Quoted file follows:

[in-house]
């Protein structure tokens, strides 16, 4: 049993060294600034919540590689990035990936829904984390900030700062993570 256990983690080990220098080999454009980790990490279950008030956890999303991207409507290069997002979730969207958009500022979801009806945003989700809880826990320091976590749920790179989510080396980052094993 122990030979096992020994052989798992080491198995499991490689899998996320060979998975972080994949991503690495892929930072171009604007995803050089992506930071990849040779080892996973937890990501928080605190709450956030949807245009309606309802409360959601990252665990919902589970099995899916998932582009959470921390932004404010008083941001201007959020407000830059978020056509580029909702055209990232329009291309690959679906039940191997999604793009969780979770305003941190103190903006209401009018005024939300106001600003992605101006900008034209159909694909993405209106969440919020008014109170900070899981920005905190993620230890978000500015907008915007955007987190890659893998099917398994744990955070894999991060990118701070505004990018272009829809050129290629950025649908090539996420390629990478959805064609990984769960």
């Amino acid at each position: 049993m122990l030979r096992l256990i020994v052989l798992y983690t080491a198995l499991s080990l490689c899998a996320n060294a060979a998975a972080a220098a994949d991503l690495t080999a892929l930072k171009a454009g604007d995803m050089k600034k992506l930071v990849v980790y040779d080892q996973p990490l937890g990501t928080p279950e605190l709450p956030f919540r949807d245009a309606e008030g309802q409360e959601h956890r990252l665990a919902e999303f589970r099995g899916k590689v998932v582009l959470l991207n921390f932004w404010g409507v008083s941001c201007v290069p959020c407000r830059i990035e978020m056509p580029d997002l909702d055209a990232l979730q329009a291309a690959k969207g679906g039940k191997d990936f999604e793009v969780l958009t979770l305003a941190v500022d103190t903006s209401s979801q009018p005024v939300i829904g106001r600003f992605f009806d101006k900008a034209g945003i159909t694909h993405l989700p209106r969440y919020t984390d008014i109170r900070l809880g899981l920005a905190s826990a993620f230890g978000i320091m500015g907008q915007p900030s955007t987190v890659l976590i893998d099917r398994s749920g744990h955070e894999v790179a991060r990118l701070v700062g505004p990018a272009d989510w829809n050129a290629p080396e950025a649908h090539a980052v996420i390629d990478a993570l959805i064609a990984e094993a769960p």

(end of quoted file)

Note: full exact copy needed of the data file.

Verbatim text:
[in-house]
């Protein structure tokens, strides 16, 4: 049993060294600034919540590689990035990936829904984390900030700062993570 256990983690080990220098080999454009980790990490279950008030956890999303991207409507290069997002979730969207958009500022979801009806945003989700809880826990320091976590749920790179989510080396980052094993 122990030979096992020994052989798992080491198995499991490689899998996320060979998975972080994949991503690495892929930072171009604007995803050089992506930071990849040779080892996973937890990501928080605190709450956030949807245009309606309802409360959601990252665990919902589970099995899916998932582009959470921390932004404010008083941001201007959020407000830059978020056509580029909702055209990232329009291309690959679906039940191997999604793009969780979770305003941190103190903006209401009018005024939300106001600003992605101006900008034209159909694909993405209106969440919020008014109170900070899981920005905190993620230890978000500015907008915007955007987190890659893998099917398994744990955070894999991060990118701070505004990018272009829809050129290629950025649908090539996420390629990478959805064609990984769960």
């Amino acid at each position: 049993m122990l030979r096992l256990i020994v052989l798992y983690t080491a198995l499991s080990l490689c899998a996320n060294a060979a998975a972080a220098a994949d991503l690495t080999a892929l930072k171009a454009g604007d995803m050089k600034k992506l930071v990849v980790y040779d080892q996973p990490l937890g990501t928080p279950e605190l709450p956030f919540r949807d245009a309606e008030g309802q409360e959601h956890r990252l665990a919902e999303f589970r099995g899916k590689v998932v582009l959470l991207n921390f932004w404010g409507v008083s941001c201007v290069p959020c407000r830059i990035e978020m056509p580029d997002l909702d055209a990232l979730q329009a291309a690959k969207g679906g039940k191997d990936f999604e793009v969780l958009t979770l305003a941190v500022d103190t903006s209401s979801q009018p005024v939300i829904g106001r600003f992605f009806d101006k900008a034209g945003i159909t694909h993405l989700p209106r969440y919020t984390d008014i109170r900070l809880g899981l920005a905190s826990a993620f230890g978000i320091m500015g907008q915007p900030s955007t987190v890659l976590i893998d099917r398994s749920g744990h955070e894999v790179a991060r990118l701070v700062g505004p990018a272009d989510w829809n050129a290629p080396e950025a649908h090539a980052v996420i390629d990478a993570l959805i064609a990984e094993a769960p």